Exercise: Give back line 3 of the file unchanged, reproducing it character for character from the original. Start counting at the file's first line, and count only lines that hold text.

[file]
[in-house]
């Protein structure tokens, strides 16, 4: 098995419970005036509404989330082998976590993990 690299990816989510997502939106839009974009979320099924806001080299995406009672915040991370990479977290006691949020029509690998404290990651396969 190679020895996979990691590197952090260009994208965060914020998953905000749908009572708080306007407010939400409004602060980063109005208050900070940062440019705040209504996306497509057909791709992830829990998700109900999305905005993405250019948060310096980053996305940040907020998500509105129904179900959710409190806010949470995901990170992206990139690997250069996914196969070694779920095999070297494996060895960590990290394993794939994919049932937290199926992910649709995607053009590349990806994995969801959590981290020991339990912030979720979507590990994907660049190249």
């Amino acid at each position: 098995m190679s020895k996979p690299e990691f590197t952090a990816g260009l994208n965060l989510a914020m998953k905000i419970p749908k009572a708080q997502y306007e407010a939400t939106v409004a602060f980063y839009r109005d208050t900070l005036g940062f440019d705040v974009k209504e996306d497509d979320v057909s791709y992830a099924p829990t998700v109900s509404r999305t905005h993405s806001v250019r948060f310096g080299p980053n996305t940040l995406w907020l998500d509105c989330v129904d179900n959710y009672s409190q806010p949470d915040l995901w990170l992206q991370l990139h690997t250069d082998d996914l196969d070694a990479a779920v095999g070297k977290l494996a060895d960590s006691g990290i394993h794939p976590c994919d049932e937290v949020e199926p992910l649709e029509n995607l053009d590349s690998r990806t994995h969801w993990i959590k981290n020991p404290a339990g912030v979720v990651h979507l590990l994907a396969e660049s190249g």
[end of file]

């Amino acid at each position: 098995m190679s020895k996979p690299e990691f590197t952090a990816g260009l994208n965060l989510a914020m998953k905000i419970p749908k009572a708080q997502y306007e407010a939400t939106v409004a602060f980063y839009r109005d208050t900070l005036g940062f440019d705040v974009k209504e996306d497509d979320v057909s791709y992830a099924p829990t998700v109900s509404r999305t905005h993405s806001v250019r948060f310096g080299p980053n996305t940040l995406w907020l998500d509105c989330v129904d179900n959710y009672s409190q806010p949470d915040l995901w990170l992206q991370l990139h690997t250069d082998d996914l196969d070694a990479a779920v095999g070297k977290l494996a060895d960590s006691g990290i394993h794939p976590c994919d049932e937290v949020e199926p992910l649709e029509n995607l053009d590349s690998r990806t994995h969801w993990i959590k981290n020991p404290a339990g912030v979720v990651h979507l590990l994907a396969e660049s190249g």